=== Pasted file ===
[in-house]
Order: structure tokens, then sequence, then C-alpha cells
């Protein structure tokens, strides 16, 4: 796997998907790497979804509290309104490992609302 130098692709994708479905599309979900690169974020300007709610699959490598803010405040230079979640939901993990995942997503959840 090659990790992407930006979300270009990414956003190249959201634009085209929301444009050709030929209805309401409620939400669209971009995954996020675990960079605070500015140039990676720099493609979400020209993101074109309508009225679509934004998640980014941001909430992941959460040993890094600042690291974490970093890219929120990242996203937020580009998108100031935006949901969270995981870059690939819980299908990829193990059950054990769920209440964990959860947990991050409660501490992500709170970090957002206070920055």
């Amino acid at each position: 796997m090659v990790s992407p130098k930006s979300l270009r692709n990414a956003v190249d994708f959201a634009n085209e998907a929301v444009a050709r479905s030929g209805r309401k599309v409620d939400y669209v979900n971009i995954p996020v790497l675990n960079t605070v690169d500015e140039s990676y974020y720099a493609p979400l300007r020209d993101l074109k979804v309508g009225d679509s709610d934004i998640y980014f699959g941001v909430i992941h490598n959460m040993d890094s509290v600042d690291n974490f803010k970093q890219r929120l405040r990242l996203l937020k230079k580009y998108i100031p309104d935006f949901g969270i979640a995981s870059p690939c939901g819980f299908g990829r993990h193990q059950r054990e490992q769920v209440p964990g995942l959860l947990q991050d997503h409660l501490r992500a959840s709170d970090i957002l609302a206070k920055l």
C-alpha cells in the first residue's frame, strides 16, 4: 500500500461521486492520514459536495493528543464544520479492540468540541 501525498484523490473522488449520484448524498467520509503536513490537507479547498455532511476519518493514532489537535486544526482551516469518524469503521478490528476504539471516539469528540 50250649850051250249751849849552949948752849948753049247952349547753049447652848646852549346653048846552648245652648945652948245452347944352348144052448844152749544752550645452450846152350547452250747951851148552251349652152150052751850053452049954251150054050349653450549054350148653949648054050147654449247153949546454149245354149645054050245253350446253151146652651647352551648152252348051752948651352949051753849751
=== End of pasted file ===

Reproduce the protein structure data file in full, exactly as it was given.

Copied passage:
[in-house]
Order: structure tokens, then sequence, then C-alpha cells
């Protein structure tokens, strides 16, 4: 796997998907790497979804509290309104490992609302 130098692709994708479905599309979900690169974020300007709610699959490598803010405040230079979640939901993990995942997503959840 090659990790992407930006979300270009990414956003190249959201634009085209929301444009050709030929209805309401409620939400669209971009995954996020675990960079605070500015140039990676720099493609979400020209993101074109309508009225679509934004998640980014941001909430992941959460040993890094600042690291974490970093890219929120990242996203937020580009998108100031935006949901969270995981870059690939819980299908990829193990059950054990769920209440964990959860947990991050409660501490992500709170970090957002206070920055």
């Amino acid at each position: 796997m090659v990790s992407p130098k930006s979300l270009r692709n990414a956003v190249d994708f959201a634009n085209e998907a929301v444009a050709r479905s030929g209805r309401k599309v409620d939400y669209v979900n971009i995954p996020v790497l675990n960079t605070v690169d500015e140039s990676y974020y720099a493609p979400l300007r020209d993101l074109k979804v309508g009225d679509s709610d934004i998640y980014f699959g941001v909430i992941h490598n959460m040993d890094s509290v600042d690291n974490f803010k970093q890219r929120l405040r990242l996203l937020k230079k580009y998108i100031p309104d935006f949901g969270i979640a995981s870059p690939c939901g819980f299908g990829r993990h193990q059950r054990e490992q769920v209440p964990g995942l959860l947990q991050d997503h409660l501490r992500a959840s709170d970090i957002l609302a206070k920055l």
C-alpha cells in the first residue's frame, strides 16, 4: 500500500461521486492520514459536495493528543464544520479492540468540541 501525498484523490473522488449520484448524498467520509503536513490537507479547498455532511476519518493514532489537535486544526482551516469518524469503521478490528476504539471516539469528540 50250649850051250249751849849552949948752849948753049247952349547753049447652848646852549346653048846552648245652648945652948245452347944352348144052448844152749544752550645452450846152350547452250747951851148552251349652152150052751850053452049954251150054050349653450549054350148653949648054050147654449247153949546454149245354149645054050245253350446253151146652651647352551648152252348051752948651352949051753849751